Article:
The Royal Pavilion & Museums Trust is thrilled to welcome back our community and visitors to The Booth Museum on Saturday 31 July
We have been busy cleaning and preparing the galleries for re-opening, plus we have a new display that shows some of the recent big (but tiny) dinosaur discoveries in our collections during the lockdown.
For the first time, visitors can see a tiny fossil which has excited scientists after they discovered it had been previously mis-identified and is now believed to indicate a new species of pterosaur from the age of the dinosaurs.
In February 2020 Roy Smith of Portsmouth University visited the Booth Museum geological collections. He spotted several fossils donated by Arthur Griffith in 1912 identified as shark spines, that he thought were more likely to be pterosaur (flying reptile) bones.
Roy discovered that the fossils had nerve holes which do not appear on shark spines, so must be from a group of flying reptiles known as Ornithostoma. He found a fragment of a jawbone of a previously undiscovered flying reptile that was possibly the size of a magpie.
Unfortunately, this fragment is too small to base a new species on. The rocks it was found in have long since been broken up and it is unlikely more of this specimen will ever be found. It remains a tiny tantalising glimpse of life 100 million years ago.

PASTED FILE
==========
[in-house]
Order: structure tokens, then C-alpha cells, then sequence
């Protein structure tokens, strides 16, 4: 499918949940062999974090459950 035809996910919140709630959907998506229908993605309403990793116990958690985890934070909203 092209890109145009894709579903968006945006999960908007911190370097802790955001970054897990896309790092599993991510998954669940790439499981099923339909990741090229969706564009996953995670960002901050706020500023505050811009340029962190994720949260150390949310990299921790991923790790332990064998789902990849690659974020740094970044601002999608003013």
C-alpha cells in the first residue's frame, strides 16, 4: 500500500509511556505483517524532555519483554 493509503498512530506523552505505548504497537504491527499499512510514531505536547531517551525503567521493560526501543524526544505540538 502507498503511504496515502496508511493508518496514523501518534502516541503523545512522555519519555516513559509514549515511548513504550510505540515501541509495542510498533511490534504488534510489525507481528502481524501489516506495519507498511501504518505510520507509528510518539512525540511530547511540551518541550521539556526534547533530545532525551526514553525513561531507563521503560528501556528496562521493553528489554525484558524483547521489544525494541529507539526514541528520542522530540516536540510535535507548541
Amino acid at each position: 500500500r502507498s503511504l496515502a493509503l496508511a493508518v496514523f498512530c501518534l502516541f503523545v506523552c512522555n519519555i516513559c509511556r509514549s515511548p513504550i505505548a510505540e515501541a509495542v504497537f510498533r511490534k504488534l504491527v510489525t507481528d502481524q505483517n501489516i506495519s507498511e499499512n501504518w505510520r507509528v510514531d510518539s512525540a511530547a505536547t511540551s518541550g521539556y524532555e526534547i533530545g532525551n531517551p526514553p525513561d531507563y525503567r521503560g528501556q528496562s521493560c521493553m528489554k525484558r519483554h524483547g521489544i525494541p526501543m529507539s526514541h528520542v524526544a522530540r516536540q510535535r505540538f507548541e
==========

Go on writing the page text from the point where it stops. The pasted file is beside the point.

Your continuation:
CEO of RPMT Hedley Swain said: “It’s wonderful to have the Booth Museum reopen after such a long time. This is a fascinating museum which is popular with families and the local community and the final one of our five sites to reopen since the lockdown.
“It’s fascinating to know that the items in the collection, many of which are millions of years old are still relevant to modern experts and improve our knowledge of natural history.”
Admission is free to the museum.
Booth Museum of Natural History
The Booth Museum is all about birds, butterflies, fossils, and bones. Founded as a Victorian collector’s private museum, the Booth Museum, part of Royal Pavilion & Museums Trust, now brings natural history to life with interactive displays and ‘hands on’ activities.
Since the first lockdown, staff at the Booth Museum have been busy caring for the nearly a million objects held in the building. Natural history collections are particularly prone to attack by museum pests, so our staff have rolled out a big conservation project behind our closed doors to check each piece of the taxidermy and treat any showing signs of damage.
194 Dyke Road, Brighton BN1 5AA Tel 03000 290900
Open all year
Monday, Tuesday, Wednesday & Saturday 10am-5pm
Open Bank Holidays
Closed Thursdays & Fridays & 24-26 December
Contact information for press and media
For further information, images or interviews please contact Caroline Sutton on firstname.lastname@example.org or 07802 542 867.
For urgent enquiries in my absence please contact email@example.com or 03000 290906.